So, for instance, the children with high self-efficacy (belief in their ability to succeed) tended to have higher intelligence (correlation of .35). Variation in personality was also associated with higher intelligence (.18) and higher self-efficacy (.42), and so on. Because these measures used to predict GCSE score are all related to each other, we end up with a big slice of GCSE performance unexplained by any of these measure (55% unexplained in fact). We could say, it’s up for grabs!
This study set out to uncover the origins of the variability in GCSE scores, using what’s called the ‘twin study’ method. It revealed that 62% of variation came from genetic origins, 26% from shared environmental factors (that is, environmental influences that make kids more similar) and 12% from unique environmental influences (that is, environmental influences that make kids different). 62% genetic seems like a lot, but this doesn’t mean that outcomes are inevitable. As the authors say: “heritability describes what is; it does not predict what could be. For example, despite high heritability, with sufficient educational effort, nearly all children could reach minimal levels of literacy and numeracy” (p.15276). See here for some more on genetics: http://www.psyc.bbk.ac.uk/research/DNL/personalpages/Thomas_etal_MBE_uncorrectedproof.pdf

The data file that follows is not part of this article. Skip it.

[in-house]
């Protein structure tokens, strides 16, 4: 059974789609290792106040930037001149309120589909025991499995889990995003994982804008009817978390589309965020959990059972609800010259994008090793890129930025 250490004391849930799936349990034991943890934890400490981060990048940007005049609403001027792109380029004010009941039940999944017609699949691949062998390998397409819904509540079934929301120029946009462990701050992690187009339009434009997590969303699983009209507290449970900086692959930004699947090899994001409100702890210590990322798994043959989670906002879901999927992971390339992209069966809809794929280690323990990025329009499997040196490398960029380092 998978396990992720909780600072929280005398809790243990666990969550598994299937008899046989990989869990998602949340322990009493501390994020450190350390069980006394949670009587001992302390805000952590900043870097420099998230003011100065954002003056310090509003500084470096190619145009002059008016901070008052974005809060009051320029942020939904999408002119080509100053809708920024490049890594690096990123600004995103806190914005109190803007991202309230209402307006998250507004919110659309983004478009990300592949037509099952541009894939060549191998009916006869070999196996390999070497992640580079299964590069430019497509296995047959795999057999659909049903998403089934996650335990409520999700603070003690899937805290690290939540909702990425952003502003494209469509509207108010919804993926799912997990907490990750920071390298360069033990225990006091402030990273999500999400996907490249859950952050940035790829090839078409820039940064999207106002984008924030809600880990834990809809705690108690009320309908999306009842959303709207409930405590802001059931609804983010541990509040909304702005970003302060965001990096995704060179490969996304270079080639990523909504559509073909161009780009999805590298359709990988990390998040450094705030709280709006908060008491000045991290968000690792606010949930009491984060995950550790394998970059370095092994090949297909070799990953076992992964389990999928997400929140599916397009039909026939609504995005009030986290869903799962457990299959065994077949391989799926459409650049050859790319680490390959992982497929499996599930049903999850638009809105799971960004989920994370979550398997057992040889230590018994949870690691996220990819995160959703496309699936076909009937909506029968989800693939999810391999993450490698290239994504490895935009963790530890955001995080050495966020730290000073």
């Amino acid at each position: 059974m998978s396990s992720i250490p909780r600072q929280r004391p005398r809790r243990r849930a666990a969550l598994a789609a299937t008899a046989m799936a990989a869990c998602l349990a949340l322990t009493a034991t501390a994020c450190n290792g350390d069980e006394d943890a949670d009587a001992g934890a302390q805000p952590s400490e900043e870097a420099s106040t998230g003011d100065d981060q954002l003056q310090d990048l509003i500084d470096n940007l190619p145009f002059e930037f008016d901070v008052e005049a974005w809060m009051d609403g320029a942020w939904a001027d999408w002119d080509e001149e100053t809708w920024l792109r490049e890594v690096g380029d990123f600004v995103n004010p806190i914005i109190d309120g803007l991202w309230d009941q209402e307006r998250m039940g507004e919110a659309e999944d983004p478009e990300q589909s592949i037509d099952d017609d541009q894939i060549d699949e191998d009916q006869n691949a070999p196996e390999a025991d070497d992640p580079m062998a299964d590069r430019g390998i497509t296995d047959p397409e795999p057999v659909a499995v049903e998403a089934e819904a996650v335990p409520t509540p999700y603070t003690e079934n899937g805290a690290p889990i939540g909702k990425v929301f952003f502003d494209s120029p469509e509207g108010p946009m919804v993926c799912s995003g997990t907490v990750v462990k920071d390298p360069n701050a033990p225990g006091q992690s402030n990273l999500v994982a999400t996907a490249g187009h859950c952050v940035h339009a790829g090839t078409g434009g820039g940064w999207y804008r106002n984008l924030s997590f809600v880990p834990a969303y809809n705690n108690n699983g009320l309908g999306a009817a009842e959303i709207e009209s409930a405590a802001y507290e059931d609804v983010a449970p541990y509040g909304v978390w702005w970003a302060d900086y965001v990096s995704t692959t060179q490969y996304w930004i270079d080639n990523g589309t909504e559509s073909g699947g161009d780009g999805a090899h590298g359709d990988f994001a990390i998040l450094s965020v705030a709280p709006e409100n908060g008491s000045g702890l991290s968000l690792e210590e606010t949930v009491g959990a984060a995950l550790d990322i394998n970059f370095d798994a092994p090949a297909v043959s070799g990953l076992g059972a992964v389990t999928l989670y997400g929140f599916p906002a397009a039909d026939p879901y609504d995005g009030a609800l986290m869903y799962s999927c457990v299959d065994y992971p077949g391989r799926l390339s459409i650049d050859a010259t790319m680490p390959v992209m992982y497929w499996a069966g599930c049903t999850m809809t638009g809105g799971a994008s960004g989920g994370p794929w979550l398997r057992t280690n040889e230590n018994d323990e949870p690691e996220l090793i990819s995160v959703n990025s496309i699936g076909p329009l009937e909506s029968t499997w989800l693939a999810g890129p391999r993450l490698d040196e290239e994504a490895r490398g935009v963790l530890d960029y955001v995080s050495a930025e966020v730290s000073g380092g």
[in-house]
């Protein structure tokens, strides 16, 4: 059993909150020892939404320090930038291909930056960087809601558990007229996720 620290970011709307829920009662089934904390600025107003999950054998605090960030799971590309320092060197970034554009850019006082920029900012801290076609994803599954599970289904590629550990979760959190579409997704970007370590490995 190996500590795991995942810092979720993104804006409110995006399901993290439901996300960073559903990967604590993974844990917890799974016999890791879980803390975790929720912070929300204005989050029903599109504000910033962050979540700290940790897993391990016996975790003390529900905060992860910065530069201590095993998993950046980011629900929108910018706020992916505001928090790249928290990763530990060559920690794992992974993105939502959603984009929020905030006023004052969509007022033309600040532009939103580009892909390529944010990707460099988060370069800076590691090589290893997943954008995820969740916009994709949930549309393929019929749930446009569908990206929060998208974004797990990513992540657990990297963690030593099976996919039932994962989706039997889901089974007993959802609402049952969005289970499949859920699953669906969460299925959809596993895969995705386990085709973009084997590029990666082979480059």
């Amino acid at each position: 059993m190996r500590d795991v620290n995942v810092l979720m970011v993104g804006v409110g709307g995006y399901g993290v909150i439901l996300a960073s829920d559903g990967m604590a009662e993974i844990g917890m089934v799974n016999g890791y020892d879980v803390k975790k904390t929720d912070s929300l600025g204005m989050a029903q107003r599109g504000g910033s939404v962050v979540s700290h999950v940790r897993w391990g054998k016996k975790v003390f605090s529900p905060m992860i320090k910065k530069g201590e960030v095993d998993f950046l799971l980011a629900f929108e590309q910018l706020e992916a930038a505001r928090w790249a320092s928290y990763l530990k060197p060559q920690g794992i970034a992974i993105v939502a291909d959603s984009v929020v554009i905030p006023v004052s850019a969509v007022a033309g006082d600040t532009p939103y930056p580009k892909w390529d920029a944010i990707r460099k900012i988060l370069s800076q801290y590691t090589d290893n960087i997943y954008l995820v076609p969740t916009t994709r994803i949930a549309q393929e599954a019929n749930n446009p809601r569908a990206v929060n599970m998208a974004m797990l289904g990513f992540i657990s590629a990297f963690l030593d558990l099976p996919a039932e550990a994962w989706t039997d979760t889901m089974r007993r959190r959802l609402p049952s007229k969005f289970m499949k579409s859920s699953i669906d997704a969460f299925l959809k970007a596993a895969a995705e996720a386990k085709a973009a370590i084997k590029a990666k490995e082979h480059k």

Of course, these are all behavioural measures, and as the questioner rightly says, we should be suspicious of their reliability. Kids can have off days with tests. Different tests are not directly comparable. Kids can be trained to the test. And so forth.